Over the past few years, the relatively obscure topic of gut health has gone mainstream. It’s an exciting step in the right direction, as gut health really is incredibly important for overall health and well-being, and we would all benefit greatly from eating in a way that looks after our gut health. It’s fascinating to see the sharp increase in interest in gut health – check out the Google Trends chart below. Those of us who have been eating for gut health know that this trend is only the beginning.
Why is Gut Healthy Eating so popular now?
Of all nutritional interventions, gut healthy eating has been the most powerful tool for my family’s health journey. The unbelievable impact from eating food for gut health that we’ve personally experienced (see Isaac’s story here) is what led me to create my online program, Quirky Cooking for Gut Health, where get into the practical “how to’s” of gut health based on the GAPS protocol, with videos, tutorials, meal plans and recipes. I wanted to share the information and simple ‘food hacks’ that we found most helpful for beginning this way of eating, which is why I wrote the program. This post of for those of you who are not yet ready to try GAPS but want to start adding more gut healthy foods into your diet.
Our gut plays many roles when it comes to our health and well being. The health of the gut itself is incredibly important when it comes to the larger health of the individual. There are two major factors to consider when looking at gut health:
- the state of the gut lining, and
- the state of the gut microbiome.
The Gut Lining
The lining of our gut absorbs and transports nutrients across the intestinal wall. This gut’s permeability allows small particles of nutrients to cross into the blood stream but stops larger molecules, such as proteins and microbes from entering. The gut lining is also where the most number of immune cells are produced. If the gut lining is not healthy, our immune system is directly compromised. The gut lining can also become leaky, allowing large, unwanted molecules to pass into the blood stream. As these large molecules enter our blood stream, our immune system responds with inflammation which leads to a host of health issues. Any gut healing diet must address the health of the gut lining.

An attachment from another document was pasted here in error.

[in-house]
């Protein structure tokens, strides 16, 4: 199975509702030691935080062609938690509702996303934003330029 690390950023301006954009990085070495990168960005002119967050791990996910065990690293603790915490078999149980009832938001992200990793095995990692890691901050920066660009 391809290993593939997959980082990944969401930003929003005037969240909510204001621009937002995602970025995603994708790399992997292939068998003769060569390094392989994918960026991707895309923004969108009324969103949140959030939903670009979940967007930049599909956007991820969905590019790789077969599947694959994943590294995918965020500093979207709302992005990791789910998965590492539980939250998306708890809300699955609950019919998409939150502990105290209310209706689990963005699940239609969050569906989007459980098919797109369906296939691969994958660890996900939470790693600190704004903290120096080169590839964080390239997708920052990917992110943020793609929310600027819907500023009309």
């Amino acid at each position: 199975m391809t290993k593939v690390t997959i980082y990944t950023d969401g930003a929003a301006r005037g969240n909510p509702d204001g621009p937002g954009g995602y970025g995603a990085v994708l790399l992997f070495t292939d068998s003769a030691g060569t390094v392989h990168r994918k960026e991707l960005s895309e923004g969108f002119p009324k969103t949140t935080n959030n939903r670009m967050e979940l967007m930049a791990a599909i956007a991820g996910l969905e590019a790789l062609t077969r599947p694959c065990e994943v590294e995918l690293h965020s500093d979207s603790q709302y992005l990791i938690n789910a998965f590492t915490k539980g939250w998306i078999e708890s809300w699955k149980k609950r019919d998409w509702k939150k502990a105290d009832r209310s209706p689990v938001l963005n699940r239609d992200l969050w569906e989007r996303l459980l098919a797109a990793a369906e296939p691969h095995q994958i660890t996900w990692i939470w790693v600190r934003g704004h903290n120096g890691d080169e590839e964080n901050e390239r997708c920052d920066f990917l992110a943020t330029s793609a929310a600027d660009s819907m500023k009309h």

The Gut Microbiome
There is 10 times more microbial DNA in and on us than there is human DNA. The gut contains an incredible number of bacteria, fungi, yeast and viruses that are important for our health. They play a large variety of complex roles that range from food digestion to manufacturing vitamins. The absence or presence of certain species, or even the relative ratios of bacterial species determines how healthy we are. Our modern life places a lot of stress on our gut health. Anything from chlorinated water to antibiotics or eating refined foods will have a direct impact on the microbiome. Eating to support existing beneficial microbes and to reduce the population of harmful microbes is necessary for gut health.
Now that we’ve covered some basics of gut health, let’s take a look at the Top 6 Foods that should be included in a gut healthy diet.
1. Bone Broths & Meat Stocks
Broth is now appearing on the menu in cafes around the country, which is wonderful news as it is one of the most gut healing foods around. Bones from grass-fed cows or lamb, free range chicken or wild caught fish make a highly nutritious broth that contains gelatine, a compound with numerous health benefits. Specifically for the gut, gelatine increases gastric acid secretion for improved digestion, and restores a healthy mucosal stomach lining, which seals the gut for decreased permeability. Don’t be deterred by the name bone broth, a good quality chicken soup is rich in gelatine, as is any other bone-based soup.
For those with major gut health issues, you will need to begin slowly with meat stocks, and move on to bone broths later, as the meat stocks are gentler on a damaged gut. Meat stocks are made with joint bones, meat close to the bone, lots of connective tissue, and gelatinous meats – not the muscle meats. The connective tissues contain the really gelatinous proteins that the body uses as basic building blocks to heal damaged cells and gut lining.
You can also buy powdered gelatine (we love Changing Habits gelatine) or powdered collagen (see here), which is a great supplement to have in your pantry for those days when the whole food option of broth or stock is unavailable. Gelatine powder can be added to hot liquids to turn them into a jelly. Collagen does not jellify but easily dissolves in cold water.